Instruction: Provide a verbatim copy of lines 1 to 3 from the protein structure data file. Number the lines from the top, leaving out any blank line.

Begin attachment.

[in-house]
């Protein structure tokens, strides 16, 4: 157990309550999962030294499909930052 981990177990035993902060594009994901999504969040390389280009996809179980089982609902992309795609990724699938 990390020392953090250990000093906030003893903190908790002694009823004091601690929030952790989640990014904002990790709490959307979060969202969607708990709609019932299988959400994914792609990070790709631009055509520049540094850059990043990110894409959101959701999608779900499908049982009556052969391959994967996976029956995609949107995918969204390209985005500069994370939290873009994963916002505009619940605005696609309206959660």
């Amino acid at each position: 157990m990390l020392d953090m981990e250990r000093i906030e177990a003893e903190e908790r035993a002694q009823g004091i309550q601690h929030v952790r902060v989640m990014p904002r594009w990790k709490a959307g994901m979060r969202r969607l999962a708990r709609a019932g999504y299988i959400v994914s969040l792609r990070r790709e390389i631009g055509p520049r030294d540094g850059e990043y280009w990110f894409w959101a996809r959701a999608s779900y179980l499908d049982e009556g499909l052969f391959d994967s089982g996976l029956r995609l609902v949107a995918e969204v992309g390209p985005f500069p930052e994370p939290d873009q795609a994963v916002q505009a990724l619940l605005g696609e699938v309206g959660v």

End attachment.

[in-house]
């Protein structure tokens, strides 16, 4: 157990309550999962030294499909930052 981990177990035993902060594009994901999504969040390389280009996809179980089982609902992309795609990724699938 990390020392953090250990000093906030003893903190908790002694009823004091601690929030952790989640990014904002990790709490959307979060969202969607708990709609019932299988959400994914792609990070790709631009055509520049540094850059990043990110894409959101959701999608779900499908049982009556052969391959994967996976029956995609949107995918969204390209985005500069994370939290873009994963916002505009619940605005696609309206959660």
């Amino acid at each position: 157990m990390l020392d953090m981990e250990r000093i906030e177990a003893e903190e908790r035993a002694q009823g004091i309550q601690h929030v952790r902060v989640m990014p904002r594009w990790k709490a959307g994901m979060r969202r969607l999962a708990r709609a019932g999504y299988i959400v994914s969040l792609r990070r790709e390389i631009g055509p520049r030294d540094g850059e990043y280009w990110f894409w959101a996809r959701a999608s779900y179980l499908d049982e009556g499909l052969f391959d994967s089982g996976l029956r995609l609902v949107a995918e969204v992309g390209p985005f500069p930052e994370p939290d873009q795609a994963v916002q505009a990724l619940l605005g696609e699938v309206g959660v």